Losing control, losing services: Impact of the Cuts in the North East

Guest post by John Clayton, Catherine Donovan, Jacqui Merchant, University of Sunderland

Over the last two years we have been involved in a study looking at the impact of the comprehensive spending review (2010) and the subsequent funding cuts on our partners in the region. This year we were particularly interested to explore whether and how localism – the Coalition idea about empowering communities to take locally based decisions to address local issues – was being experienced by practitioners and service users in small third sector organisations (identified in the first year as being most vulnerable). Fifteen interviews with practitioners and six focus groups with service users were conducted. This included organisations working across education, childcare, social work, young people, disability support, with older people, health promotion, community development, self-help groups for survivors of domestic violence and a refugee and asylum seeker support group. The sample was drawn from across the region.

Our findings indicate that contrary to the rhetoric of ‘Localism’, most participants believe that local decision-making has been removed further away from local control. In particular it is becoming increasingly difficult for small community groups to get funding because of increased changes in funding criteria and consequent competition from bigger organisations including those not based in the local area (e.g. national organisations).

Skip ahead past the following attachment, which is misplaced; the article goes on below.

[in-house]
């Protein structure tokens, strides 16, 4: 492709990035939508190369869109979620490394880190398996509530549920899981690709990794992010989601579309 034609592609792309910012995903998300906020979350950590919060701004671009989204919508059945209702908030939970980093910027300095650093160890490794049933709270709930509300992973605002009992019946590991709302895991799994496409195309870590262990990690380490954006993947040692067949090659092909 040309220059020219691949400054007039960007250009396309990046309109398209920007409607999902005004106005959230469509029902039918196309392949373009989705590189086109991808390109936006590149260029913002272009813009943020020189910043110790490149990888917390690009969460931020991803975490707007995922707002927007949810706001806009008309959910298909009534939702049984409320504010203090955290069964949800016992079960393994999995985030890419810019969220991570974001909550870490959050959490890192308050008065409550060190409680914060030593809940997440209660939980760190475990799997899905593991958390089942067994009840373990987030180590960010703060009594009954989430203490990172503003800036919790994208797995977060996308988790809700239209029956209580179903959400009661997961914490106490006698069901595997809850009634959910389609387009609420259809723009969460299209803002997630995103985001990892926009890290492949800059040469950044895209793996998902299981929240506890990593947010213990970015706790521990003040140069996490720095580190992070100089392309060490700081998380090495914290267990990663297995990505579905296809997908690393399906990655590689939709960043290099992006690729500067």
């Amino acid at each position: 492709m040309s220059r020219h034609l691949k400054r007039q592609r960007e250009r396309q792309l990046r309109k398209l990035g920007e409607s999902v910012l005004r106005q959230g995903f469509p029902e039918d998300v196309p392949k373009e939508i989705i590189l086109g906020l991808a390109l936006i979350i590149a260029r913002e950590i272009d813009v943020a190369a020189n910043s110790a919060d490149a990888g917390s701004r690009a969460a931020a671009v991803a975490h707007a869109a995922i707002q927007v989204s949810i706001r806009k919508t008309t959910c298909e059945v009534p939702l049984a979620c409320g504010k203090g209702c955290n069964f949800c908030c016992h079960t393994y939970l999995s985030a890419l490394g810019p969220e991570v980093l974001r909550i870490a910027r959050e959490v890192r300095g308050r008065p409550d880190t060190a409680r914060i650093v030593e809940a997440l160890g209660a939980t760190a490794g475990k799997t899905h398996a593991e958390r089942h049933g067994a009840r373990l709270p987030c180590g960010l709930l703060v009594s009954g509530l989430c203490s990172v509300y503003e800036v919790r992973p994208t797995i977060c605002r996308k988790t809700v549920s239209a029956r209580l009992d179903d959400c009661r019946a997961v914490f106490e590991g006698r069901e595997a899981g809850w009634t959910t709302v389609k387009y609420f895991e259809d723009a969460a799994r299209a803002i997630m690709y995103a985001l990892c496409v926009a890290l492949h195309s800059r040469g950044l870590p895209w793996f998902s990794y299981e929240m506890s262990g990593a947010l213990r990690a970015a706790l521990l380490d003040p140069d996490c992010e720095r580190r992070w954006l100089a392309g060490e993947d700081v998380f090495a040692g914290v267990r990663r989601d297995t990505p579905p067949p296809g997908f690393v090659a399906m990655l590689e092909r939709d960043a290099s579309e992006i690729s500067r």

The lack of control over decision-making is resulting in three main impacts:

(i) The further marginalisation of already marginalised groups including older people, young people (particularly those from Black and ethnic minority groups) women, those out of employment and welfare claimants, asylum seekers and refugees, those escaping from abuse/violence and/or who are homeless. The position of these groups is worsening as projects close, ration their services, impose longer waiting lists, claimants face harsher welfare eligibility tests, as unemployment increases and as political rhetoric demonises and blames them for their own circumstances.